For example, I manage shiny object syndrome at work because when I have scheduled blocks of time to get various client work done, and my goal is to be done by 3:15 pm every single day, I know my “why.”  I will make sure I’m done by 3:15 pm because I put myself into focus mode, I don’t allow distractions to derail me, and I work productively and efficiently because I WILL be leaving at 3:15 pm.

I have trained my brain to know that 3:15 pm is it – everything gets turned off, and we get to go home.  We are not staying until 3:30, we are not allowing other things to distract us and steal our time, and we are going home—end of story.

So here’s what I suggest – you need to know your “why,” and then you must set aside a little time to plan your time.  Many accountants just want to dive right into whatever they believe they have to get done, but I promise you that as little as 10 minutes spent creating a plan is going to save you hours in the long run because you’ll be a lot less likely to give into shiny object syndrome.  

The second way to manage shiny object syndrome is to have clear, measurable personal or professional goals.  Without a destination in mind, your brain will absolutely give in to the temptation to veer off here, turn right there, and spin you around aimlessly.

Knowing your “why” is again essential when it comes to goals because otherwise, your primitive brain will easily give into shiny object syndrome whenever something is challenging.  Besides being programmed to give in to distractions, that part of your brain also doesn’t like to expend mental energy.

The truth is that when you’re dealing with a goal to get a big project done at work in less time or a goal to spend more time with your family and less time at work, unless you have a strong “why,” your natural inclination will be to give into something that’s less challenging and takes less mental energy.

By spending a little time on setting clear, measurable goals for yourself and getting clear on “why” those goals matter, you’ll have a much better chance of managing shiny object syndrome when it inevitably appears.  Again, the time you spend deciding and planning your goals will always be well spent in the long run.

The last way to manage shiny object syndrome is to have someone you speak about your goals to, who can help hold you accountable when your primitive brain wants to give in.  It’s always important to be accountable to yourself first and foremost, but when it comes to the natural programming of your primitive brain, it’s always helpful to get some additional support.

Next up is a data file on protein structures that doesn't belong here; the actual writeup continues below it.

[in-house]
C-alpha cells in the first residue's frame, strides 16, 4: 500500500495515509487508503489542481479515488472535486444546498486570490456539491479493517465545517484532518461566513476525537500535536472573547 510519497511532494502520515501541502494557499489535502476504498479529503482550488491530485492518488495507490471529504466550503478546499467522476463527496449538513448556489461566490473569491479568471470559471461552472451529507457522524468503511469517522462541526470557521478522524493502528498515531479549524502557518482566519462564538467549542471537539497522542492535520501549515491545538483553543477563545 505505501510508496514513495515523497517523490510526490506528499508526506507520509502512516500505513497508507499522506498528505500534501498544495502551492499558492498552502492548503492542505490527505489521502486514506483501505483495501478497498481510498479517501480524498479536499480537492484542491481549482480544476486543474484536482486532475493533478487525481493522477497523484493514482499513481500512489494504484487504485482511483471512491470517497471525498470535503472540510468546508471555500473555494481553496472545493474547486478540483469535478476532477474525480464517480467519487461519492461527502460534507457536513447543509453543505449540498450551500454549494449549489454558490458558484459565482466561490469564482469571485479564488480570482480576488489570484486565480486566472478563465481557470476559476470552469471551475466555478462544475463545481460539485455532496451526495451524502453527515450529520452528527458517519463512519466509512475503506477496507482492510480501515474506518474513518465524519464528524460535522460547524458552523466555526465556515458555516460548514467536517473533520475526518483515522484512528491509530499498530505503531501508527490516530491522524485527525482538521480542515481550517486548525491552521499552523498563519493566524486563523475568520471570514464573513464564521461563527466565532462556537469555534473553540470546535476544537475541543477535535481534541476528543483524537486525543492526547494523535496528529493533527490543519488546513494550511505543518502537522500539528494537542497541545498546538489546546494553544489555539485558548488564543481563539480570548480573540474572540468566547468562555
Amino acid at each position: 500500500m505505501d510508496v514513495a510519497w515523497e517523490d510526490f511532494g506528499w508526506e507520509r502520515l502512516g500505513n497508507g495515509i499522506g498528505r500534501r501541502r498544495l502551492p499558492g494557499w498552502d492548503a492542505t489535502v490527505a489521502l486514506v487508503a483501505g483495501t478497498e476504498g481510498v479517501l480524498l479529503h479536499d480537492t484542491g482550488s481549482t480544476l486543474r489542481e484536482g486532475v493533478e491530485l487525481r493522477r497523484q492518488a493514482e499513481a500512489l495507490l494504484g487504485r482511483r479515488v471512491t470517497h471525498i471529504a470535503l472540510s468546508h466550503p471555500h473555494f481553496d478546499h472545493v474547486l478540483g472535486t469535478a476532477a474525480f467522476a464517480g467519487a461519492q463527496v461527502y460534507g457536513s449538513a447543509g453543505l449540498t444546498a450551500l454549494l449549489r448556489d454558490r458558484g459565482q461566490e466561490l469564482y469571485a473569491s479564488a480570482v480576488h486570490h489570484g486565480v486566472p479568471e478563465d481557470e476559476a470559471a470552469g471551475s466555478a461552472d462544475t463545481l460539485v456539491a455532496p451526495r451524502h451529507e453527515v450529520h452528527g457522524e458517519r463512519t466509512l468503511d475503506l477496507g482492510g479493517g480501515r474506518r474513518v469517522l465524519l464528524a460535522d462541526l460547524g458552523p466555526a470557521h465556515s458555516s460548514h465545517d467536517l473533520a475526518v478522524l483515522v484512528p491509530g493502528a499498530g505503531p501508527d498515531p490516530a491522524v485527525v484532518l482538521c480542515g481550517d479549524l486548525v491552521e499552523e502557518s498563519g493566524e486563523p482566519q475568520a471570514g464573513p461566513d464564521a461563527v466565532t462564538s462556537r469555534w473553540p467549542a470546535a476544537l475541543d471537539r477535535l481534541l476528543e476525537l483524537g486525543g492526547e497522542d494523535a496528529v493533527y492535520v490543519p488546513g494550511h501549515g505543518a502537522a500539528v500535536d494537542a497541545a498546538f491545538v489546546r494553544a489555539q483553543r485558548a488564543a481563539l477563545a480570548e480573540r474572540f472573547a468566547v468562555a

Having someone to remind you of your goals, your plan, and the reason why you don’t want to give into shiny object syndrome can be invaluable as you are trying to manage it all.  Oftentimes trying to manage shiny object syndrome with the brain that’s creating it in the first place can be challenging; therefore, getting someone else to help you is essential.

Remember what I said in the beginning – it’s easier to spot shiny object syndrome in someone else?  Well, let someone else spot it in you and vice versa.  Two focused brains are better than one, so ask someone to hold you accountable for managing your brain better.

I’m, of course, partial to working with a coach because I’ve worked with my own coach on managing shiny object syndrome and have seen a huge improvement.  I’m much better able to constrain and have control, not getting derailed from my goals by various shiny objects that want to grab my attention. 

Hopefully, you now see the cause of shiny object syndrome, that it’s not your fault if you have it, but that you can also do things to take back control.  I promise you that if you learn how to manage it better, you’ll be amazed at how much time you create in your life for the things and the people you love.

 

Summary  

 

  • Unfortunately, as adults, we are just as prone to shiny object syndrome as our dogs and kids; however, we have more adult ways of justifying it.
  • While it’s amazing to have so many choices available to us, and so many options for things to do with our attention and our time, it’s also causing a problem for a lot of people, especially accountants.
  • Our protective primitive brain was initially used to notice the rustling of a bush as a possible danger, not to deal with this tech-centric world that we now live in.